do you really believe that only three poets you know take aesthetics seriously?

You should be in our living room most nights. Come over!

Anne

John dijo...

someone walks into a bar and says to his friend, hey, you & A. & F. are the only people I know who're serious about X . . . only it's not a bar, it's a TV soundstage of a bar, and the show will be broadcast in perpetuity . . .

and meanwhile, someone like for example *me* is hurt -- hurt! -- that the speaker has left me off the list -- hey, I'm serious about X! and I've read some of the texts! . . .

only I figure, complaining to the attractive companion about their lack of attraction to me doesn't make me more attractive -- flirting does! (F O'H would approve.)

. . . and then someone else appears and accuses the speaker of snobbery -- giving the impression that *he* is hurt that the speaker has left *him* off the list!

and we all know what Ron would say. Long live coterie-ism! (Allen Ginsberg would approve. F O'H too!)

tone is ALL. tone conveys one's feeling-toward-what-is. which is much more important than "content."

remember your rhetoric!

Jordan dijo...

John, I can't help provoking people who can't help feeling provoked.

Here's the problem -- history gets told by the victors; I notice most tellers choose to live in houses with spectacular views.

This discussion is already an example of not keeping the eye on the ball without my confusing the issue further.

Javier dijo...

Thank you very much, Jonathan, for that post and your comment.

You say: "How could you teach "content" anyway?"

I believe you can't teach "content" per se, but you can "move" or, if you have all the luck, entice to new contents in the students' compositions (changes in the contents' field and changes in the rhetoric field and so on..).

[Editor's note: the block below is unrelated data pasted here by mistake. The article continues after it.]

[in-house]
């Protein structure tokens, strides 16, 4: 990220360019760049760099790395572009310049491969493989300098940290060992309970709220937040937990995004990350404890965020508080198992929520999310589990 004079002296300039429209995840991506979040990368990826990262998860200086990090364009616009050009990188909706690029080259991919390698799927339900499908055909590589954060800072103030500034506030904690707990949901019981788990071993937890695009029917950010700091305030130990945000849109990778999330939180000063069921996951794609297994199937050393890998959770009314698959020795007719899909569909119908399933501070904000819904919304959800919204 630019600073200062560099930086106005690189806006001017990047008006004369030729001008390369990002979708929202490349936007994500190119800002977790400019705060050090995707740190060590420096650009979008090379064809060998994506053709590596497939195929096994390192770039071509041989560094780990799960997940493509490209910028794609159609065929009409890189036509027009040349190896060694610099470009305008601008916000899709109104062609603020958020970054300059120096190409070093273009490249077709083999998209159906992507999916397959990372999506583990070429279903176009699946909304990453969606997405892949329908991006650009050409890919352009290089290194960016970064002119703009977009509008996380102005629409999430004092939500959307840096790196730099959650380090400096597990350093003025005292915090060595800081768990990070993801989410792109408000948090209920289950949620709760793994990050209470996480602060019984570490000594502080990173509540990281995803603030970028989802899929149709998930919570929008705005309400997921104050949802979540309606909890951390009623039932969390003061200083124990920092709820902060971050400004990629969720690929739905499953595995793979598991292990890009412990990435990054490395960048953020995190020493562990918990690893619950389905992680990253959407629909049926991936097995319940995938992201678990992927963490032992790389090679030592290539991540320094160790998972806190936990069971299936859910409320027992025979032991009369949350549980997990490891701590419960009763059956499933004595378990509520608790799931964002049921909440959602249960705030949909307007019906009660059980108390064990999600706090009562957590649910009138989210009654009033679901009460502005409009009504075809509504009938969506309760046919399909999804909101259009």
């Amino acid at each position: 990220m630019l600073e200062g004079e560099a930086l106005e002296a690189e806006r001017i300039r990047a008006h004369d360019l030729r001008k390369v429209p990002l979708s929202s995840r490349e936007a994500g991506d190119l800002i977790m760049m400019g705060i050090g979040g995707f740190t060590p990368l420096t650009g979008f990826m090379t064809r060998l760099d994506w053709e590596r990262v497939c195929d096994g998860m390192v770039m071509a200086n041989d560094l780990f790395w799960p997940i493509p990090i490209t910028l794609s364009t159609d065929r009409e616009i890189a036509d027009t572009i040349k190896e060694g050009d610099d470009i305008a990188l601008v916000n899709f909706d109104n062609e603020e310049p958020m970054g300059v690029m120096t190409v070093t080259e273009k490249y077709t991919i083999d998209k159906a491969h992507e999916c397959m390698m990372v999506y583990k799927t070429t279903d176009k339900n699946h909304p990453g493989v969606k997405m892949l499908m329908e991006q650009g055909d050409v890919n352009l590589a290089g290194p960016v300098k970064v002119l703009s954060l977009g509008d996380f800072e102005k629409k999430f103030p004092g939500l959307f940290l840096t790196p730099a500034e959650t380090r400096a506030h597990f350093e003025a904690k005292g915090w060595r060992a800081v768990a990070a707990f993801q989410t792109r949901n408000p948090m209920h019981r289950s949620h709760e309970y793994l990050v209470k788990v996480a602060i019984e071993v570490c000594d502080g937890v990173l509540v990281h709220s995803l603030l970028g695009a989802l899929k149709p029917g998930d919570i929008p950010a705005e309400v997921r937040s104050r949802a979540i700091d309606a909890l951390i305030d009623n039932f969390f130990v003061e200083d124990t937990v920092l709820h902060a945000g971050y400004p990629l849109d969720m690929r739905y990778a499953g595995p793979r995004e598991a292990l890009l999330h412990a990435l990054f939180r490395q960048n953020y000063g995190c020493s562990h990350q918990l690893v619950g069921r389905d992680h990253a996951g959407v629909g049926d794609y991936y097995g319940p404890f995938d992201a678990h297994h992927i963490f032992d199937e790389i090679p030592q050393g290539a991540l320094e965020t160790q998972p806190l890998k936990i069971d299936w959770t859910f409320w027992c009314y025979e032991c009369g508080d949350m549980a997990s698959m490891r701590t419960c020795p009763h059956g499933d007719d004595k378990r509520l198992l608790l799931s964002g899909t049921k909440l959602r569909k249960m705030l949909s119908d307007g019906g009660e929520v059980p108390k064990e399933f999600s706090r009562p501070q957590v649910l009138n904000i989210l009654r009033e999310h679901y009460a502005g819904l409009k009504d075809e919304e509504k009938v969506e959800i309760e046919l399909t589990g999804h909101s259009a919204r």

Excuse my bad english writing...
Javier

Henry Gould dijo...

There certainly is an aesthetics of name-dropping : the NY Schoolies are very gifted that way. It's a kind of living tradition now, maybe the only one left in American poetry. Kent Johnson. Jordan Davis. Bernice. Gerard. Stephanopoulos.

Jordan dijo...

It is the American way to love names, Henry.

John dijo...

You realize of course, Jordan, with your talk of victors and history, that this means WAR.

And if I win, I'm gonna build myself a HUGE glass house and throw All * the * Stones * I * Want.

Jonathan dijo...

I know I am "supposed* to believe that aesthetics and ehtics are inextricably intertwined, but somehow I just don't. Usually that's just a way of justifying the aesthetic to the inner moral censor who wants it to be good for you. Mozart, if it doesn't make your baby smarter, is still Mozart. The value of art is in the fact that it's largely useless except for what it does really, really well... and that something is frightenly autonomous from ethical considerations.

Chris dijo...

I can't buy that art is "frighteningly autonomous from ethical considerations" except by accepting a most shallow and generalized idea of what ethics is. Of course that is a lot of what comprises address of ethics and the way the relationship has been warped to ideological ends.

And art comes from something and I can't comprehend that the act of creation is similarly unbound from the circumstances that surround it.

Nada dijo...

Jordan, I'm annoyed.